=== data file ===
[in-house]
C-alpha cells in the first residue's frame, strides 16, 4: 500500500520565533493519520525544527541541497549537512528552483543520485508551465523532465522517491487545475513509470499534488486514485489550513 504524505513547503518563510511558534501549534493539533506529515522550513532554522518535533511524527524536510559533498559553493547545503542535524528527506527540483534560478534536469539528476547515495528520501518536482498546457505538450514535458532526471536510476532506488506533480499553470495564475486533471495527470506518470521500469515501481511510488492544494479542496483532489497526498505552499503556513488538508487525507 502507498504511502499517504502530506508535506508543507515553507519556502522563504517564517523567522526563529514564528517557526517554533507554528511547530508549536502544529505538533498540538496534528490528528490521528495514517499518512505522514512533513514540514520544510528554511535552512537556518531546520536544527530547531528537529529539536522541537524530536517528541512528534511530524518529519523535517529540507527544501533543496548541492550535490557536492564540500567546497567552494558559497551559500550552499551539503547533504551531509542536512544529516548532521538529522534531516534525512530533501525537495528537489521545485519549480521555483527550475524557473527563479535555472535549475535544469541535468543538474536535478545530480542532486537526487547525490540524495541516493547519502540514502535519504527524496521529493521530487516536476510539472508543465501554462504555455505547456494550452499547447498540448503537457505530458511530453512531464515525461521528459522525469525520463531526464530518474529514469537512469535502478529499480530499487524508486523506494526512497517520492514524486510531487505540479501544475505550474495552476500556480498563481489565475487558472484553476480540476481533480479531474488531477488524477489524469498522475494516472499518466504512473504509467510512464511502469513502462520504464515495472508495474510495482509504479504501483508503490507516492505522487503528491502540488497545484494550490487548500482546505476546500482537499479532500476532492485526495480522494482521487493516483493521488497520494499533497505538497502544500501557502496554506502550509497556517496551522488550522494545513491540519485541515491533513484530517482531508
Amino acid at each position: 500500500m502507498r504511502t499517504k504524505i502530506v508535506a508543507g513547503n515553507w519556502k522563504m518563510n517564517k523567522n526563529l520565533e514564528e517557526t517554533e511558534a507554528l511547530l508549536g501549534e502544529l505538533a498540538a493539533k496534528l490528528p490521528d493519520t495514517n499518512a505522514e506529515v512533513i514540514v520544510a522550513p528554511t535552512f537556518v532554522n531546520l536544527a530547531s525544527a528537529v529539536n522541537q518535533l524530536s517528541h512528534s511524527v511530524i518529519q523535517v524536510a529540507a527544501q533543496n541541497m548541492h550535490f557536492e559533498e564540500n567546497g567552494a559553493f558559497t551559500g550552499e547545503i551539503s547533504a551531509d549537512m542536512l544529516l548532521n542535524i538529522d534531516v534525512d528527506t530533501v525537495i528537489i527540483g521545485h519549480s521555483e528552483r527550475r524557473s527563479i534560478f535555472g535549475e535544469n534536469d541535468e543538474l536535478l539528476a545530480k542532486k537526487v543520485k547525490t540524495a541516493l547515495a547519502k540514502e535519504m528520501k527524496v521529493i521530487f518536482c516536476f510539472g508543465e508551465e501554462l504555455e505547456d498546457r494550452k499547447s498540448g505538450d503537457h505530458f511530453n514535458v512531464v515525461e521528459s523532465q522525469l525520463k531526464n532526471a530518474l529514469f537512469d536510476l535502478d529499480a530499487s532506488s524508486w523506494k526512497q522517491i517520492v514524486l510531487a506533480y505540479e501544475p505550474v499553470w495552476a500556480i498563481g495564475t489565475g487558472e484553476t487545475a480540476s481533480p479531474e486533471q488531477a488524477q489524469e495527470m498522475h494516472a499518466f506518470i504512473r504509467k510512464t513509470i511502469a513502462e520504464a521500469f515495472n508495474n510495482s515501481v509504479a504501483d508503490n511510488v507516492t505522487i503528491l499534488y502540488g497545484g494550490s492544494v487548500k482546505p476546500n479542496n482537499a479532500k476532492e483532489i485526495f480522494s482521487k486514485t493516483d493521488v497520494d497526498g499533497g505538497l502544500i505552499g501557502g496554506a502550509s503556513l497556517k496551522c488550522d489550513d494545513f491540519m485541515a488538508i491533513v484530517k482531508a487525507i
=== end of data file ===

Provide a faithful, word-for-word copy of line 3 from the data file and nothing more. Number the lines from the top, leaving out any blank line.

Amino acid at each position: 500500500m502507498r504511502t499517504k504524505i502530506v508535506a508543507g513547503n515553507w519556502k522563504m518563510n517564517k523567522n526563529l520565533e514564528e517557526t517554533e511558534a507554528l511547530l508549536g501549534e502544529l505538533a498540538a493539533k496534528l490528528p490521528d493519520t495514517n499518512a505522514e506529515v512533513i514540514v520544510a522550513p528554511t535552512f537556518v532554522n531546520l536544527a530547531s525544527a528537529v529539536n522541537q518535533l524530536s517528541h512528534s511524527v511530524i518529519q523535517v524536510a529540507a527544501q533543496n541541497m548541492h550535490f557536492e559533498e564540500n567546497g567552494a559553493f558559497t551559500g550552499e547545503i551539503s547533504a551531509d549537512m542536512l544529516l548532521n542535524i538529522d534531516v534525512d528527506t530533501v525537495i528537489i527540483g521545485h519549480s521555483e528552483r527550475r524557473s527563479i534560478f535555472g535549475e535544469n534536469d541535468e543538474l536535478l539528476a545530480k542532486k537526487v543520485k547525490t540524495a541516493l547515495a547519502k540514502e535519504m528520501k527524496v521529493i521530487f518536482c516536476f510539472g508543465e508551465e501554462l504555455e505547456d498546457r494550452k499547447s498540448g505538450d503537457h505530458f511530453n514535458v512531464v515525461e521528459s523532465q522525469l525520463k531526464n532526471a530518474l529514469f537512469d536510476l535502478d529499480a530499487s532506488s524508486w523506494k526512497q522517491i517520492v514524486l510531487a506533480y505540479e501544475p505550474v499553470w495552476a500556480i498563481g495564475t489565475g487558472e484553476t487545475a480540476s481533480p479531474e486533471q488531477a488524477q489524469e495527470m498522475h494516472a499518466f506518470i504512473r504509467k510512464t513509470i511502469a513502462e520504464a521500469f515495472n508495474n510495482s515501481v509504479a504501483d508503490n511510488v507516492t505522487i503528491l499534488y502540488g497545484g494550490s492544494v487548500k482546505p476546500n479542496n482537499a479532500k476532492e483532489i485526495f480522494s482521487k486514485t493516483d493521488v497520494d497526498g499533497g505538497l502544500i505552499g501557502g496554506a502550509s503556513l497556517k496551522c488550522d489550513d494545513f491540519m485541515a488538508i491533513v484530517k482531508a487525507i